Besides the spontaneous clinking, the bands in the tents play Ein Prosit every 20 minutes for mandatory toasts. Sing along to,
Ein Prosit, Ein Prosit, der Gemütlichkeit
Ein Prosit, Ein Prosit, der Gemütlichkeit
Eins, zwei, drei, g'suffa!
Follow with a Prost, clink and drink!Continue to 13 of 21 below.
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Reserviert/Reservierung - Reserved
Watch out for these table signs marking a reservation. Note the time, name and number of people for that reservation as it is perfectly fine to sit until the reservation shows up.
If there are people seated at the table but room for your group, ask
Ist hier frei?
"Is here free?"
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Schlager Musik - Hit Music
Until 18:00 the tents are officially family friendly and music is kept at a respectable decimal. However, bands take the stage sometime around noon and start cranking it up until they go full oompa loompa in the evening.
This is usually a mix of traditional German brass band (die Blaskapelle) favorites like Ein Prosit with "hits" like ABBA, "I Will Survive", "Highway to Hell" and - bizarrely - "New York, New York" added in.
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die Toilette - Bathrooms
Typical of German, the way to ask for the restroom is to directly ask for a toilet.
Wo ist die Toilette?
"Where is the toilet?"Continue to 17 of 21 below.
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Show your Kellnerin your respect (and ensure swifter service) by paying a tip on each round.
Payment will be expected as soon as your beers are delivered so have your cash ready. Typically, you should round up a euro or two when paying for drinks. For example, a €9.70 mass can be paid for with €15 euros saying "11 euros". S/he will give back your change.
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Vorübergehend geschlossen - Momentarily Closed
Later in the day, tents fill up and close due to overcrowding. You'll observe this sign which translates to, "Due to overcrowding temporarily closed".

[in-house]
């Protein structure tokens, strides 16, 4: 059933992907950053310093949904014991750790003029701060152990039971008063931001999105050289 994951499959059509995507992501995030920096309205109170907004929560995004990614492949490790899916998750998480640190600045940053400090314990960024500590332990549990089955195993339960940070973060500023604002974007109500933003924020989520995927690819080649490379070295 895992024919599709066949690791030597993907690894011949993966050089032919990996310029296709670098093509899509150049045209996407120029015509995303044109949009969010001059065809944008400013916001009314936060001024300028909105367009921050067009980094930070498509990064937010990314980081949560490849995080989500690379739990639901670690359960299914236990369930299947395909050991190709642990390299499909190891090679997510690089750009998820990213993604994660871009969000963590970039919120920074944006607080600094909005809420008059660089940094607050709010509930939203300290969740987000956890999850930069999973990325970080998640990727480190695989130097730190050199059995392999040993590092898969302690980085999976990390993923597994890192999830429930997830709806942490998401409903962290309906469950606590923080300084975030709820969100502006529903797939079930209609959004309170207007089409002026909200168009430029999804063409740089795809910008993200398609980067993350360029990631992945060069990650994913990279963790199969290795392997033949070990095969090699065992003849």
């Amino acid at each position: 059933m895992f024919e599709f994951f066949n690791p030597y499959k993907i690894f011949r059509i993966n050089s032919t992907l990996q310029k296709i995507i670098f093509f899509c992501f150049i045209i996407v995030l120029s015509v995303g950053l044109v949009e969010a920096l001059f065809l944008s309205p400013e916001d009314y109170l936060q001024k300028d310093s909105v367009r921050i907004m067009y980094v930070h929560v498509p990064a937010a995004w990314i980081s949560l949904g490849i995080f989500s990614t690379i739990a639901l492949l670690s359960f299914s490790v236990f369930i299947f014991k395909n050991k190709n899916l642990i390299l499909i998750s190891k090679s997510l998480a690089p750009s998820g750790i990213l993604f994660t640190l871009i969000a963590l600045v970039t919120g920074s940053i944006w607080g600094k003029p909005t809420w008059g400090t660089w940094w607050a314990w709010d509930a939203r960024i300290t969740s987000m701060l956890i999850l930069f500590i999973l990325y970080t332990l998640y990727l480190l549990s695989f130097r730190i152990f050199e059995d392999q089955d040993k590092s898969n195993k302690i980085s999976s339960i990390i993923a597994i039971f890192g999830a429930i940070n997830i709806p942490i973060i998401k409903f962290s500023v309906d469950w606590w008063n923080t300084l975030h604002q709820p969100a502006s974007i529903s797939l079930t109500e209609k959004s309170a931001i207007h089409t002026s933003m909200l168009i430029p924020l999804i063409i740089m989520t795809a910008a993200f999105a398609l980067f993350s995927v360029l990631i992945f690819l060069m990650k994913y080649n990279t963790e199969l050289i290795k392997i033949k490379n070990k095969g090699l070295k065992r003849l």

This can be short-term as people come and go so take a place in line if you really gotta get in. While it is difficult for groups to find a space, single or paired females - especially in drindls - may be allowed in without much trouble.
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While the festival is really all about beer, there are other drink options like the local wines found at the wine tent.
Non-alcoholic options like soda can also be found in liter amounts in the tents. Some people order a Radler (half-beer/half-cola) to try to make it through the booze fest without losing their dignity (see Bierleichen and Kotzhügel).
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The Bavarian name for Oktoberfest, Wiesn is an abbreviation of Theresienwiese. It may also be called Festwiese by locals.
A Ferris Wheel is one of the mainstays of any German festival with the massive 50 meter high (164 feet) model offering an awesome view of the grounds. Also look out for classics like das Karussell (carousel) and die Achterbahn (roller coaster).Continue to 21 of 21 below.
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Zum Wohl - To your health
Sprinkled in with the numerous cheers of "Prost!", listen for the alternative toast of Zum Wohl ("To your health").